What is DSL?
DSL stands for “Digital Subscriber Line”, which is the type of broadband connection you’ll find in most UK homes in 2023.
It uses your existing phone wall jack to deliver the connection via your existing copper infrastructure (that you use to make regular phone calls).
Unlike dial-up internet, which would prevent you from using your telephone while accessing the internet, DSL Internet will not stop your phone from working as it transmits at a different frequency.
How DSL Works
DSL works in a very similar way to the old dial up connections, only it’s a lot faster and doesn’t stop your telephone working.
The internet connection is made using your existing telephone network’s copper wires, making it highly available in the United Kingdom.
For the average family, DSL internet connections will provide all the speed and bandwidth you need for recreational internet use, such as watching streaming services, replying to emails, VoIP calls and more.
However, DSL is not really suitable for business use, especially businesses who rely on an internet connection to function, as it can be quite unreliable and has some very limiting qualities.
Other Common Types of DSL
There are many types of DSL lines, here are the most common ones available in the UK:
ADSL stands for Asymmetric Digital Subscriber Line. It allows you to use both the internet and your telephone line at the same time, giving you rough speeds of around 8Mbps down and 400Kbps up.
This is a slightly faster version of the above connection that uses the same wiring as the standard ADSL above, with different protocols and software to give you fasted speeds. You can often achieve speeds of around 19Mbps down and 800Kbps up.
SDSL stands for Symmetric Digital Subscriber Line. This type of DSL connection gives you equal upload and download speeds of around 1.5Mbps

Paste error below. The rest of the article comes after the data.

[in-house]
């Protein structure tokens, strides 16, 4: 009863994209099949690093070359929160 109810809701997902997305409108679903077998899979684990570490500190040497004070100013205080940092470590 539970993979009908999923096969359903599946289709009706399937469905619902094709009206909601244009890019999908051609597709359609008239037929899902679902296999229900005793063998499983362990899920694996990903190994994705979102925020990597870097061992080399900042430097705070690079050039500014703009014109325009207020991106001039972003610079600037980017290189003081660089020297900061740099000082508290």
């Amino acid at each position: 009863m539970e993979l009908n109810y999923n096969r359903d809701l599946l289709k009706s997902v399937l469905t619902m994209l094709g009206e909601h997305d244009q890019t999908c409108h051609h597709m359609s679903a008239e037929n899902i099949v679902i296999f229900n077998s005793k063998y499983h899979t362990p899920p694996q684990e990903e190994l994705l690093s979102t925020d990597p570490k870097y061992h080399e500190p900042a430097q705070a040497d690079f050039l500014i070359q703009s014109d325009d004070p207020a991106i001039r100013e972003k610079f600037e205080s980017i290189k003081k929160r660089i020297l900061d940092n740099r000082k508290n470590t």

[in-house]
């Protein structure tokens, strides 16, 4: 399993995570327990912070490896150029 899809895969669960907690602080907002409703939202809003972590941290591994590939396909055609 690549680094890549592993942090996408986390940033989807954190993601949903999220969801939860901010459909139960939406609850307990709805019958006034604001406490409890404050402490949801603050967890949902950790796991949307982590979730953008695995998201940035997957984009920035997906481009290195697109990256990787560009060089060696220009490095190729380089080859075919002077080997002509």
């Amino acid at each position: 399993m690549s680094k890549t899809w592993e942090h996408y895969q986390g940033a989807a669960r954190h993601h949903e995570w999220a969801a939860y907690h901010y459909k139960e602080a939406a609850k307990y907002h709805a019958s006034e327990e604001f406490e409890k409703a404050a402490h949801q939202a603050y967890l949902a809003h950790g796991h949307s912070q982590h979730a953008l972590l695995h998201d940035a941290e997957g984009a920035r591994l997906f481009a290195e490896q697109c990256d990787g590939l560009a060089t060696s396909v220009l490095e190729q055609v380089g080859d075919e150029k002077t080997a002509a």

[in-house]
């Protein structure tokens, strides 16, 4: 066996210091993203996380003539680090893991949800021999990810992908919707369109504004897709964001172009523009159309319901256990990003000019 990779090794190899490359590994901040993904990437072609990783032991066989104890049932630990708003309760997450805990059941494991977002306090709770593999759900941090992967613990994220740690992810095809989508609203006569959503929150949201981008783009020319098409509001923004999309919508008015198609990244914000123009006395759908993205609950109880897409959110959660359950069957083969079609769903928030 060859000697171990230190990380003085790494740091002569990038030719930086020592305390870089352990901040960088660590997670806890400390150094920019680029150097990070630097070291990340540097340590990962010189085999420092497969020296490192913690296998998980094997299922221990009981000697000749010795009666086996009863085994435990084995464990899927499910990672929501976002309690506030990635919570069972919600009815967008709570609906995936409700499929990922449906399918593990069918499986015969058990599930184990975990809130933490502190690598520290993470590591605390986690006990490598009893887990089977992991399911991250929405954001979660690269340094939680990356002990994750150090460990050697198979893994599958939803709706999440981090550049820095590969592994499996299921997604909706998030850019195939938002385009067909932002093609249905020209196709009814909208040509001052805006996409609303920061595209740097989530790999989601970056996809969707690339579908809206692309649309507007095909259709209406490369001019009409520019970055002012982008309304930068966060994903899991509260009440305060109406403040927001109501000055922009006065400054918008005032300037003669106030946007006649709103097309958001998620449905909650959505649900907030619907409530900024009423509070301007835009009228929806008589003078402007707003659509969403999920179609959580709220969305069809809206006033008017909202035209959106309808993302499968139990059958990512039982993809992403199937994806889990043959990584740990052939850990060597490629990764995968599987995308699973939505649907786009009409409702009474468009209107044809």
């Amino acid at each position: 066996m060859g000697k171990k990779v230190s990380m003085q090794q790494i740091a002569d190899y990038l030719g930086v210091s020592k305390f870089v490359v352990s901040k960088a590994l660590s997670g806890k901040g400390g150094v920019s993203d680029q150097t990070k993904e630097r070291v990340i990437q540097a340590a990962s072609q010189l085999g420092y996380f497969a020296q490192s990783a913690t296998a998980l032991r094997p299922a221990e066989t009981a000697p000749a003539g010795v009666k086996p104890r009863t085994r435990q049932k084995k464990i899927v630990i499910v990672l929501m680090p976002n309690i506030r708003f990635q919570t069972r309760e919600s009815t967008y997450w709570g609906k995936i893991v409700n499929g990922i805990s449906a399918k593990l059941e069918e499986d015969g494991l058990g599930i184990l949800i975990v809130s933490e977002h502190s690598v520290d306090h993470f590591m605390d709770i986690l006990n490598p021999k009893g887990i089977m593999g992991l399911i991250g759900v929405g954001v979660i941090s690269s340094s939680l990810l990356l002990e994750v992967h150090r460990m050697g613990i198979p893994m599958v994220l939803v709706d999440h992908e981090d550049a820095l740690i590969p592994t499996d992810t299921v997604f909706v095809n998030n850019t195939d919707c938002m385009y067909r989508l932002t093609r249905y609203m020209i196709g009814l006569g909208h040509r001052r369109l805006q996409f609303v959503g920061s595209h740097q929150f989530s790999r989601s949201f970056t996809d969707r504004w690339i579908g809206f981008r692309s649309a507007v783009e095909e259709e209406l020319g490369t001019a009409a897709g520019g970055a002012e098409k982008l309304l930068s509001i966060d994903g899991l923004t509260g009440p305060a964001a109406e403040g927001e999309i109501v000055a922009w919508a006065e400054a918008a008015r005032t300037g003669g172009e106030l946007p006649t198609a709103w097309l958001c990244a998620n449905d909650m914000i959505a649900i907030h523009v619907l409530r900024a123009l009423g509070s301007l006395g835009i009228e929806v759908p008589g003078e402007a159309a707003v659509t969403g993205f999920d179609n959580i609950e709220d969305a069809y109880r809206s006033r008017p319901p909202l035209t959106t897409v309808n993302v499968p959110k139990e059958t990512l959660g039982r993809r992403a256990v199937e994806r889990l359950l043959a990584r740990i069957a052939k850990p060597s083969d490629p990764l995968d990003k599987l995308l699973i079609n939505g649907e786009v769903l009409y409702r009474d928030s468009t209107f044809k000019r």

VDSL stands for Very-High-Bit-Rate Digital Subscriber Line. This is a much faster type of a DSL connection which can give you around 50Mbps down and 2Mbps up.
This is a slightly faster version of the above connection. Rough speeds VDSL2 can achieve are 200Mbps down and 100Mbps up.
Please note: All speed estimates should be taken as a very rough guide. Actual speeds will vary based on copper length and a variety of other factors. Always contact the DSL provider before signing up to any agreement for their actual estimated speeds.
The average family should have no major issues with the reliability of a DSL internet connection unless there are people working from home or using a lot of data. In that instance, a more reliable connection should be considered.
Is DSL Suitable For Business?
Whether your business can run on a Digital Subscriber Line will depend on the size of your business and your requirements of the internet.
Businesses who heavily depend on internet connectivity will find DSL doesn’t have the bandwidth, speed or reliability to allow them to fully function and grow. And so choosing an alternative would be advised.
Alternatives To DSL For Business Owners
Businesses that need something more powerful than a standard DSL line have two main options. These are:
- Microwave Internet
A super-fast wireless connection delivered via point to point technology
- Leased Line
A super-fast wired connection delivered via underground fibre cables.
Frequently Asked Questions
Yes, your premises will need a phone line if you’re looking to get a DSL internet connection installed
DSL is good for regular gaming, however if you’re looking at more competitive gaming activities a more reliable connection should be considered.